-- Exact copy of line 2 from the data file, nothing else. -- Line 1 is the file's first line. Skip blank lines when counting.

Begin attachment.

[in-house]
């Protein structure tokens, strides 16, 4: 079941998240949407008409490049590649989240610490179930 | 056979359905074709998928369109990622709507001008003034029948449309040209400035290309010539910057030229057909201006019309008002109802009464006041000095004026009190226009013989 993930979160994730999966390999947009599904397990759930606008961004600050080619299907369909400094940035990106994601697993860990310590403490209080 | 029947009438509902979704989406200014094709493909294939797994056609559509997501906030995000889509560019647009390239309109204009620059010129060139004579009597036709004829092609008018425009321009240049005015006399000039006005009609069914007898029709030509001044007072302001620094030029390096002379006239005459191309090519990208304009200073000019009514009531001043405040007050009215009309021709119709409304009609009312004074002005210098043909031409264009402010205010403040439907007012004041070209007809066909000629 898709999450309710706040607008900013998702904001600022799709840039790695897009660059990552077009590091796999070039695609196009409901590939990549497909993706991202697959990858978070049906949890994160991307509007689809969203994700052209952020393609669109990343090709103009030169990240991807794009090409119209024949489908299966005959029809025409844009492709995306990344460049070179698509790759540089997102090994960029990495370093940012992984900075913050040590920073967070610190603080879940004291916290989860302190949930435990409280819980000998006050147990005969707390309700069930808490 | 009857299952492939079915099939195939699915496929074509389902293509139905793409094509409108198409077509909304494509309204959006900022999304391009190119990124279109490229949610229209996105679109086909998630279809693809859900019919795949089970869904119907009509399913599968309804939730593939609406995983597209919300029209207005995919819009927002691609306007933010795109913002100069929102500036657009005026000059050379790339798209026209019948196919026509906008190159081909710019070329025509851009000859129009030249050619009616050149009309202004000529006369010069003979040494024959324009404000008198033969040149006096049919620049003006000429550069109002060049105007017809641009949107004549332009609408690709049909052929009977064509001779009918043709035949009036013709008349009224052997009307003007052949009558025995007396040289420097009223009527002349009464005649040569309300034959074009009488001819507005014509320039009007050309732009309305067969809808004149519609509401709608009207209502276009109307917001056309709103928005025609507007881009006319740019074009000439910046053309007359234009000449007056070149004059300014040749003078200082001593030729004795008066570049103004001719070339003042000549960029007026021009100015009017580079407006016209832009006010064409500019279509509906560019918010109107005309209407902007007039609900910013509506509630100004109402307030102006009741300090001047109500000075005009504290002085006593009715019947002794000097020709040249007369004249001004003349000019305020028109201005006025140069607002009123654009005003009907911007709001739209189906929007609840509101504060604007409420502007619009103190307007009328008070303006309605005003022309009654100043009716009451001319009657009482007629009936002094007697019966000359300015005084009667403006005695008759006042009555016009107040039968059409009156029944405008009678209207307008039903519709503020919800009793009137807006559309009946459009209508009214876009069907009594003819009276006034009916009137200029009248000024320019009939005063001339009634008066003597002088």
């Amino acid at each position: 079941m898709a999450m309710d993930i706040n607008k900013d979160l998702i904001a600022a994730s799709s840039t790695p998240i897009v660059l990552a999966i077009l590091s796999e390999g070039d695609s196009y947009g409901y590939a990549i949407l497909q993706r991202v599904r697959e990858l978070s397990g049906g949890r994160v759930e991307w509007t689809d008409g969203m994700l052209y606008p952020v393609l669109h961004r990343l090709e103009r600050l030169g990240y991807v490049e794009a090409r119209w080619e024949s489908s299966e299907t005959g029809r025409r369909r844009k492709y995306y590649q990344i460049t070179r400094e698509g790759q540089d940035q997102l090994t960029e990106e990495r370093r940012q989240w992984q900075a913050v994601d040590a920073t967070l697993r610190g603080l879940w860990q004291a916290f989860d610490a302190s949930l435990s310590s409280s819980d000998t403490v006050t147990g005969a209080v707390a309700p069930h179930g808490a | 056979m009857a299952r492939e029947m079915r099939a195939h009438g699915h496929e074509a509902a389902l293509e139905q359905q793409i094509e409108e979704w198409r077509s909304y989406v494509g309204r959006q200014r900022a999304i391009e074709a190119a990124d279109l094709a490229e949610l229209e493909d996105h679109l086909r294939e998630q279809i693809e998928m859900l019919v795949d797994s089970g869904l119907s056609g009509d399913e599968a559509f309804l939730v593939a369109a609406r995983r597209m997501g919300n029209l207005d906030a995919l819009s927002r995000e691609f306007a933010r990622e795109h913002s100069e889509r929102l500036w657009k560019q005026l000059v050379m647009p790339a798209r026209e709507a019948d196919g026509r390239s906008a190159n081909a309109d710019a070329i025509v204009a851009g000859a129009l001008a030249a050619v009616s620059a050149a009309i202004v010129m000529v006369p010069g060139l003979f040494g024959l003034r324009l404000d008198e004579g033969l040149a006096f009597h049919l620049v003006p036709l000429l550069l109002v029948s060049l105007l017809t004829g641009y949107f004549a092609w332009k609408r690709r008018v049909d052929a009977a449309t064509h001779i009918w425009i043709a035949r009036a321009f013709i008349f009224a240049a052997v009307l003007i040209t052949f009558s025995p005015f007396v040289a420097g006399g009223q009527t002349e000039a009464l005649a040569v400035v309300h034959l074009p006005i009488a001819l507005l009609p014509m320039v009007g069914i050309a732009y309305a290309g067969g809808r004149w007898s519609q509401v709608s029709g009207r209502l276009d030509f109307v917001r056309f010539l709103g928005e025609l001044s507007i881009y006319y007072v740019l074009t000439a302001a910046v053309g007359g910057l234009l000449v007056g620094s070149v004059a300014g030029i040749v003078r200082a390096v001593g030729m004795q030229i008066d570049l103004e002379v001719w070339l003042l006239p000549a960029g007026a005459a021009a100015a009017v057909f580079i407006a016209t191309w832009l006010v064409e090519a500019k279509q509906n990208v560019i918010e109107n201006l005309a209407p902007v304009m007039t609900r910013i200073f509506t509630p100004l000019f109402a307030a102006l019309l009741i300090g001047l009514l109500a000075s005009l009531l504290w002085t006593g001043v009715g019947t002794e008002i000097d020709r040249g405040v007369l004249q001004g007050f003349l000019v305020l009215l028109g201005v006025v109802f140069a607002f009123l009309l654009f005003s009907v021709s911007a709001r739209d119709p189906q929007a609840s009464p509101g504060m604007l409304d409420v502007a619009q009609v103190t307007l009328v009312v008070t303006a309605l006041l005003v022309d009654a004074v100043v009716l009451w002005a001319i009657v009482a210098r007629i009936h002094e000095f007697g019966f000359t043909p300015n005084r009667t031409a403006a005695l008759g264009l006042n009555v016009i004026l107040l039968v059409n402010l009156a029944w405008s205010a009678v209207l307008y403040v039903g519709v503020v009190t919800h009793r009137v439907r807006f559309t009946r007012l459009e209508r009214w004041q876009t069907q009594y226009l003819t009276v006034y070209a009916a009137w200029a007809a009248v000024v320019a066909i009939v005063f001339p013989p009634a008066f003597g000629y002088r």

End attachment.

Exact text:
């Protein structure tokens, strides 16, 4: 079941998240949407008409490049590649989240610490179930 | 056979359905074709998928369109990622709507001008003034029948449309040209400035290309010539910057030229057909201006019309008002109802009464006041000095004026009190226009013989 993930979160994730999966390999947009599904397990759930606008961004600050080619299907369909400094940035990106994601697993860990310590403490209080 | 029947009438509902979704989406200014094709493909294939797994056609559509997501906030995000889509560019647009390239309109204009620059010129060139004579009597036709004829092609008018425009321009240049005015006399000039006005009609069914007898029709030509001044007072302001620094030029390096002379006239005459191309090519990208304009200073000019009514009531001043405040007050009215009309021709119709409304009609009312004074002005210098043909031409264009402010205010403040439907007012004041070209007809066909000629 898709999450309710706040607008900013998702904001600022799709840039790695897009660059990552077009590091796999070039695609196009409901590939990549497909993706991202697959990858978070049906949890994160991307509007689809969203994700052209952020393609669109990343090709103009030169990240991807794009090409119209024949489908299966005959029809025409844009492709995306990344460049070179698509790759540089997102090994960029990495370093940012992984900075913050040590920073967070610190603080879940004291916290989860302190949930435990409280819980000998006050147990005969707390309700069930808490 | 009857299952492939079915099939195939699915496929074509389902293509139905793409094509409108198409077509909304494509309204959006900022999304391009190119990124279109490229949610229209996105679109086909998630279809693809859900019919795949089970869904119907009509399913599968309804939730593939609406995983597209919300029209207005995919819009927002691609306007933010795109913002100069929102500036657009005026000059050379790339798209026209019948196919026509906008190159081909710019070329025509851009000859129009030249050619009616050149009309202004000529006369010069003979040494024959324009404000008198033969040149006096049919620049003006000429550069109002060049105007017809641009949107004549332009609408690709049909052929009977064509001779009918043709035949009036013709008349009224052997009307003007052949009558025995007396040289420097009223009527002349009464005649040569309300034959074009009488001819507005014509320039009007050309732009309305067969809808004149519609509401709608009207209502276009109307917001056309709103928005025609507007881009006319740019074009000439910046053309007359234009000449007056070149004059300014040749003078200082001593030729004795008066570049103004001719070339003042000549960029007026021009100015009017580079407006016209832009006010064409500019279509509906560019918010109107005309209407902007007039609900910013509506509630100004109402307030102006009741300090001047109500000075005009504290002085006593009715019947002794000097020709040249007369004249001004003349000019305020028109201005006025140069607002009123654009005003009907911007709001739209189906929007609840509101504060604007409420502007619009103190307007009328008070303006309605005003022309009654100043009716009451001319009657009482007629009936002094007697019966000359300015005084009667403006005695008759006042009555016009107040039968059409009156029944405008009678209207307008039903519709503020919800009793009137807006559309009946459009209508009214876009069907009594003819009276006034009916009137200029009248000024320019009939005063001339009634008066003597002088």